Let’s Talk Solar

Koh Creative are leading the Let’s Talk Solar project and invited us to build the front-end for the site. This is an overview of the process and “back of the cabinet” details we built in.

Desktop First Design, Mobile First Development

Koh presented us with full size desktop compositions, from which I experimented with an approach to interpolate the layout to be responsive, while designing in the browser. I aimed for two semi-arbitrary breakpoints, giving a small screen default and scaling up to medium and full sizes. The PSDs were designed large-screen first, but were developed mobile first. The approached dawned on me after a tweet from Jeremy Keith, quoting an Andy Hume post, Responsive by default (I realise that’s a quote of a quote, but I’m going with it).

The web is responsive on its own—by default. It’s us that’s been breaking it all these years by placing content in fixed-width containers

That quote became an internal mantra the day I heard it. This project then came up and I decided to not “break” stuff for as long as possible, to see what would happen. I defined “breaking” as setting any width values, even relative or elastic ones, or doing any kind of floating or positioning. It looks like this:

Screenshot of the Let’s Talk Solar website without any layout, floating or widths

I started by styling up every element, without layout. The result was a fully elastic layout that effectively served as a mobile, or small screen, layout, which just needed some tweaking of horizontal spacing.

Some of the benefits of this approach are, automatically enforced source order—the page is linear and can’t make sense if you re-arrange things to make them easier to style—and a clear separation of cosmetic and layout styling, which I found supported writing component-based, or modular, CSS, which is going to be invaluable as this landing page is soon to be built out into a full site, so the foundation and building blocks will be used.

Next, I added a breakpoint for full width size, introduced styles for the layout, and broke that down to medium size. It worked incredibly well and I’ve since used the approach on a much more complex site layout with great results. The graphic designer was happy, because it meant not designing additional PSDs, and I really enjoyed the freedom in interpolating the design.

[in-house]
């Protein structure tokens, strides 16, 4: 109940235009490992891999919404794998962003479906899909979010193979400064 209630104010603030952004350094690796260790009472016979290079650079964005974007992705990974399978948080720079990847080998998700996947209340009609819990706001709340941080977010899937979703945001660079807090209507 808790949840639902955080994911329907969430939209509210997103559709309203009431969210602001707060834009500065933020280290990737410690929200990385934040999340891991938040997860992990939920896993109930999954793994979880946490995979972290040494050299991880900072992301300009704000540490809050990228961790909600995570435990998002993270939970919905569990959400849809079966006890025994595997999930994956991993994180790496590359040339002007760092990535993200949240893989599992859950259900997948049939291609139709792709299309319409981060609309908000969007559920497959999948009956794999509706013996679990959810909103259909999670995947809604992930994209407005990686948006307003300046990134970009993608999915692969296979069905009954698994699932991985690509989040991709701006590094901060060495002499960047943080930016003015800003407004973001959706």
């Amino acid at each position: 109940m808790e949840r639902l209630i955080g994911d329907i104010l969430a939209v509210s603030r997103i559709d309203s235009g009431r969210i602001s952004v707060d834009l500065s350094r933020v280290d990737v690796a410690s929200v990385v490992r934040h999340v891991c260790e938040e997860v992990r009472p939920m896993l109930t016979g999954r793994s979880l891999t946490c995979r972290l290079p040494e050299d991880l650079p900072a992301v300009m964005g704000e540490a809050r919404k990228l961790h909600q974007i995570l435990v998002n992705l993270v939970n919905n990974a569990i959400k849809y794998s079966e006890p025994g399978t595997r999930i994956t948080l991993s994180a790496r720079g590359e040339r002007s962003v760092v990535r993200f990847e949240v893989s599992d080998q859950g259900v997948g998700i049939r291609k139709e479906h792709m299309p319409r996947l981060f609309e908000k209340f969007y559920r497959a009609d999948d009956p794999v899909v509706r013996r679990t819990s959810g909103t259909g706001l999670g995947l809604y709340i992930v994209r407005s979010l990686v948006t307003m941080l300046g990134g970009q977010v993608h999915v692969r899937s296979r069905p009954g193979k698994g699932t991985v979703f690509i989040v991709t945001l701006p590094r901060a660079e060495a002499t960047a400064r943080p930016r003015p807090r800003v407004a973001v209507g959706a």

Coding up a non-responsive, pixel-perfect, design is kind of production work, it’s maths, there’s a right answer. However, creating a responsive layout from a single-sized composition, I feel, is design. The answer is not obvious, nor is there only one.

Let’s Talk Solar website showcased on an iMac-like screen, iPad-like device and iPhone-like device


  • Retina-ready images for hi-res devices, e.g. iPhone 4 and up, the new iPad and retina MacBook Pro (un-sprited only because of a challenge with using Compass’ spriting helpers within media queries; the @extend directive breaks things)
  • Min-width and retina media queries. (Although my retina media query needs to be updated)
  • Relative units; almost everything is defined in the em unit, or percentage.
  • A loose vertical rhythm is observed, however the text passages are short, so not much is to be gained from strict adherence to a baseline and spacing between non-text elements doesn’t necessarily keep time.
  • A three-column responsive grid is strictly adhered to, served up by Gridset, which I highly recommend checking out. The full size grid was extracted from the delivered comps, which I broke down to two columns at medium sizes and one column at small sizes.


  • Front-end web development
  • Responsive design


Branding, marketing, visual/graphic design and anything else outside our remit has been masterminded by Koh Creative.